Changes between Version 1 and Version 2 of UnresolvedInfixExpressions


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Timestamp:
Nov 6, 2010 5:52:07 AM (5 years ago)
Author:
reinerp
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  • UnresolvedInfixExpressions

    v1 v2  
    1919data Exp =  
    2020     ... 
    21      | UnresolvedInfixE [(Exp, Exp)] Exp Section 
     21     | UnresolvedInfixE [(Exp, Op)] Exp Section 
    2222     ... 
    2323}}} 
    24 and we add the following datatype: 
     24and we add the following type synonym and datatype: 
    2525{{{ 
     26type Op = Exp 
    2627data Section = NoSection 
    2728             | LeftSection Exp 
     
    9697 InfixE (Just e1) op Nothing      <--->    UnresolvedInfixE []        e1 (RightSection op) 
    9798 InfixE Nothing   op Nothing   <------------ this will be rejected when splicing. 
     99 e                                <--->    UnresolvedInfixE []        e NoSection 
    98100}}} 
    99   In view of the previous dot point, we see that there is also no special treatment for trees of {{{InfixE}}} and {{{UnresolvedInfixE}}} constructors. 
     101  In view of the previous dot point, we see that there is no special treatment for trees of {{{InfixE}}} and {{{UnresolvedInfixE}}} constructors.  
     102  [[BR]] 
     103  These equivalences tell us that {{{UnresolvedInfixE}}} expressions are unambiguous if either: 
     104     * the list has length 0; or 
     105     * the list has length 1 and we have {{{NoSection}}} 
     106  The redundancy introduced by these equivalences is discussed further down. 
    100107 * The following two syntax trees: 
    101108{{{ 
     
    113120  This demonstrates that it is necessary to include sectioning information in the {{{UnresolvedInfixE}}} constructor, as we do not want to silently convert illegal section expressions (such as {{{(2 + 3 +)}}} when {{{(+)}}} is right-associative) into legal, but different, section expressions (say {{{((2 + 3) +)}}}). 
    114121 
     122== Template Haskell Quotations and {{{UnresolvedInfixE}}} == 
     123If we have a Template Haskell quote containing infix expressions, for example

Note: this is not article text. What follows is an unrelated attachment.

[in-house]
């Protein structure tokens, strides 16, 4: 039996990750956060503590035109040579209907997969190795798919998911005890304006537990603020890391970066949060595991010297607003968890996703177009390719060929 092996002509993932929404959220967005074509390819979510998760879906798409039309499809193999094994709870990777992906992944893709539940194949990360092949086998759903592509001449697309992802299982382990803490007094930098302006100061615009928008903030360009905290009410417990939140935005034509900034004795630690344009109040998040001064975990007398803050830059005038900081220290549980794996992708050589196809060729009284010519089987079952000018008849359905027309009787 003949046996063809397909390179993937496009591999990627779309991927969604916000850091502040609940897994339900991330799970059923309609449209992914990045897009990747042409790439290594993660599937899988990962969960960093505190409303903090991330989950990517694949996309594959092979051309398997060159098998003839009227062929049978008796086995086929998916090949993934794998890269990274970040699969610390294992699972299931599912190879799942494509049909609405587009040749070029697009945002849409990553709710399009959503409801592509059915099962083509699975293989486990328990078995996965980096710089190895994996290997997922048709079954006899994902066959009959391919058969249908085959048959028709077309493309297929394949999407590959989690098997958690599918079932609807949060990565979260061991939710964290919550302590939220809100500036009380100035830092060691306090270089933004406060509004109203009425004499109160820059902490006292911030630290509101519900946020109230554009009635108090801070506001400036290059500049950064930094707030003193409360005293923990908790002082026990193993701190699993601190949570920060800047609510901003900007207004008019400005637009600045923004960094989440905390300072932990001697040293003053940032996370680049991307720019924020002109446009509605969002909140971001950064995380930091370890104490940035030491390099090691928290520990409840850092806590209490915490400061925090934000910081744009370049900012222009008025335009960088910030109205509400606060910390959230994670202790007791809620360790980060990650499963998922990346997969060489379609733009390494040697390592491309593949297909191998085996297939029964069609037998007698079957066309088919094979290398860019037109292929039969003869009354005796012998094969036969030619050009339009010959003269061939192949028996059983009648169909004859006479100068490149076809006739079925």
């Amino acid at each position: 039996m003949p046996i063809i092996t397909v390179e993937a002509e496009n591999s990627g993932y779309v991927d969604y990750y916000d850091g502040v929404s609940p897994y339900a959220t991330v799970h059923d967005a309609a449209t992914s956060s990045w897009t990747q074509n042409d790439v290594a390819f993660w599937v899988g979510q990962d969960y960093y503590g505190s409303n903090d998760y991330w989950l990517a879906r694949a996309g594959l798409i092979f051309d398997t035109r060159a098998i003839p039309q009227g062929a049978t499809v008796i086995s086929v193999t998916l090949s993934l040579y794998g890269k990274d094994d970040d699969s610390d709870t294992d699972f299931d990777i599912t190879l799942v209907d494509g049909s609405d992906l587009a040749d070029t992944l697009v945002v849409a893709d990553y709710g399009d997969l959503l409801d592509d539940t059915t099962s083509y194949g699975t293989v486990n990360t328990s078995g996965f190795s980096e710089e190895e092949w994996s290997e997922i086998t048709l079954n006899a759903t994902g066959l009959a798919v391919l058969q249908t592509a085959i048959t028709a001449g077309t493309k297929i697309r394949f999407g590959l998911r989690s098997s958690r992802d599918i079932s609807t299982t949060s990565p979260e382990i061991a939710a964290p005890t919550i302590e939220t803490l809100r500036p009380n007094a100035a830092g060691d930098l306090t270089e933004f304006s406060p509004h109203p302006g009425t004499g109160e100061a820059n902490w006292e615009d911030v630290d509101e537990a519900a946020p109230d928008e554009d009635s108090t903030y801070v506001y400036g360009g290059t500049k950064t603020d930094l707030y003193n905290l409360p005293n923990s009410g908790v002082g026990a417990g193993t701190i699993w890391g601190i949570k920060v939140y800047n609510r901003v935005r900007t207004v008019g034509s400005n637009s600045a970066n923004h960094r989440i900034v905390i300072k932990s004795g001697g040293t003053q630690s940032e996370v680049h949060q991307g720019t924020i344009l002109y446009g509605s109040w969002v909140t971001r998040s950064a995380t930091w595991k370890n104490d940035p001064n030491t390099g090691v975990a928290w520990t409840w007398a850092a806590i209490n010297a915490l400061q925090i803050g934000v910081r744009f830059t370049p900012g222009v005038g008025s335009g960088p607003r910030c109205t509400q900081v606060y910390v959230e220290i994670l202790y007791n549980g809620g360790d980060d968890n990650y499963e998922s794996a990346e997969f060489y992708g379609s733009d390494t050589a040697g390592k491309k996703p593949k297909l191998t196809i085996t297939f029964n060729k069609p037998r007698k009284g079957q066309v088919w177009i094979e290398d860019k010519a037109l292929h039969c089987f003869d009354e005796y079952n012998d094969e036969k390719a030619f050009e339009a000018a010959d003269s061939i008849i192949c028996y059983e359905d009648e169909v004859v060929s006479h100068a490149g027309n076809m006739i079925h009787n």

124{{{ 
     125 foo = [| x + y * z |] 
     126}}} 
     127then how will these infix expressions be represented? 
     128 
     129The important point is: '''the infix expressions will have already been resolved'''. (This is because GHC knows that {{{(+)}}} and {{{(*)}}} in the above example refer to the in-scope ones, so the fixities are known when the quote is constructed -- so we should certainly communicate this information.) 
     130 
     131The precise representation of the (already-resolved) infix expressions will depend on whether the {{{InfixE}}} constructor will be removed, as discussed in the following section. At present, we can say the following: 
     132 * if the {{{InfixE}}} constructor is ''not'' removed, then (already-resolved) infix expressions will be written in terms of the {{{InfixE}}} constructor, as is currently the case. 
     133 * if the {{{InfixE}}} constructor ''is'' removed, then infix expressions will be written in terms of unambiguous {{{UnresolvedInfixE}}} expressions (see above for discussion of when {{{UnresolvedInfixE}}} expressions are unambiguous). 
     134 
     135== Redundancy; should {{{InfixE}}} be removed? == 
     136Because of the equivalences discussed earlier, we see that the {{{InfixE}}} constructor will be completely redundant after these changes. It is not clear to me what this means for design. The following are some options. 
     137 * We could remove the {{{InfixE}}} constructor. Unfortunately, this means that every TH program which generates infix expressions would have to be changed. 
     138 * We could modify the {{{UnresolvedInfixE}}} constructor to remove the ambiguity -- the idea being that {{{UnresolvedInfixE}}} is reserved for infix expressions which are truly ambiguous. This would involve requiring the list to be of length >=2 when we have {{{NoSection}}}, and length >=1 when we have {{{LeftSection}}} or {{{RightSection}}}. To do this the most obvious way ("unrolling" part of the list) unfortunately makes the constructors very large: 
     139{{{ 
     140 data Exp =  
     141    ... 
     142    | UnresolvedInfixE       [(Exp,Op)] Exp Op Exp Op Exp 
     143    | UnresolvedLeftSection  Op Exp Op Exp [(Op,Exp)]     
     144    | UnresolvedRightSection [(Exp,Op)] Exp Op Exp Op 
     145}}} 
     146 * We could put up with the redundancy, and perhaps write a {{{convertUnambiguousToInfixE :: Exp -> Exp}}} which converts all unambiguous {{{UnresolvedInfixE}}}s to {{{InfixE}}}s. 
     147 
     148== Is there a better definition of {{{UnresolvedInfixE}}}? == 
     149The definition of {{{UnresolvedInfixE}}} I have given above is somewhat ugly, because it suggests an asymmetry which is not actually present. However, it manages to enforce the precise relationship that must hold between the number of operators and the number of operands -- which, for example, {{{InfixE}}} does not currently enforce. 
     150 
     151Is there a better definition of this constructor?